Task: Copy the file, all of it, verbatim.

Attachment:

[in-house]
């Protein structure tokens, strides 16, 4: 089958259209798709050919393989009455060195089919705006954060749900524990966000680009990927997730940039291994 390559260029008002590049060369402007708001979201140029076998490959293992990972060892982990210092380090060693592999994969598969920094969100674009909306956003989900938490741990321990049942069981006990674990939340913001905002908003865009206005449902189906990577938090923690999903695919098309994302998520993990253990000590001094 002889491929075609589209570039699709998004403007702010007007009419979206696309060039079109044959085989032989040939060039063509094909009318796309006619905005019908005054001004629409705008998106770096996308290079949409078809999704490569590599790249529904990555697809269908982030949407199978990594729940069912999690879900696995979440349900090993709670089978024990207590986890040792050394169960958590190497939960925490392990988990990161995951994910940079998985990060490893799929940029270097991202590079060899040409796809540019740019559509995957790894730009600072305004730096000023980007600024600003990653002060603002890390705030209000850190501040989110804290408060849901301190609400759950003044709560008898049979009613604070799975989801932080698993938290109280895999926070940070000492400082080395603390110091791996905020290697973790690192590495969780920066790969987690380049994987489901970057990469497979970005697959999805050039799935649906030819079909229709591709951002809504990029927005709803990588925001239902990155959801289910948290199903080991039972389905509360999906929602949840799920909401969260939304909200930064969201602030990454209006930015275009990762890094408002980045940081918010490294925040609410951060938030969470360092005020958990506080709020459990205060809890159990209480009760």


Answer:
[in-house]
């Protein structure tokens, strides 16, 4: 089958259209798709050919393989009455060195089919705006954060749900524990966000680009990927997730940039291994 390559260029008002590049060369402007708001979201140029076998490959293992990972060892982990210092380090060693592999994969598969920094969100674009909306956003989900938490741990321990049942069981006990674990939340913001905002908003865009206005449902189906990577938090923690999903695919098309994302998520993990253990000590001094 002889491929075609589209570039699709998004403007702010007007009419979206696309060039079109044959085989032989040939060039063509094909009318796309006619905005019908005054001004629409705008998106770096996308290079949409078809999704490569590599790249529904990555697809269908982030949407199978990594729940069912999690879900696995979440349900090993709670089978024990207590986890040792050394169960958590190497939960925490392990988990990161995951994910940079998985990060490893799929940029270097991202590079060899040409796809540019740019559509995957790894730009600072305004730096000023980007600024600003990653002060603002890390705030209000850190501040989110804290408060849901301190609400759950003044709560008898049979009613604070799975989801932080698993938290109280895999926070940070000492400082080395603390110091791996905020290697973790690192590495969780920066790969987690380049994987489901970057990469497979970005697959999805050039799935649906030819079909229709591709951002809504990029927005709803990588925001239902990155959801289910948290199903080991039972389905509360999906929602949840799920909401969260939304909200930064969201602030990454209006930015275009990762890094408002980045940081918010490294925040609410951060938030969470360092005020958990506080709020459990205060809890159990209480009760």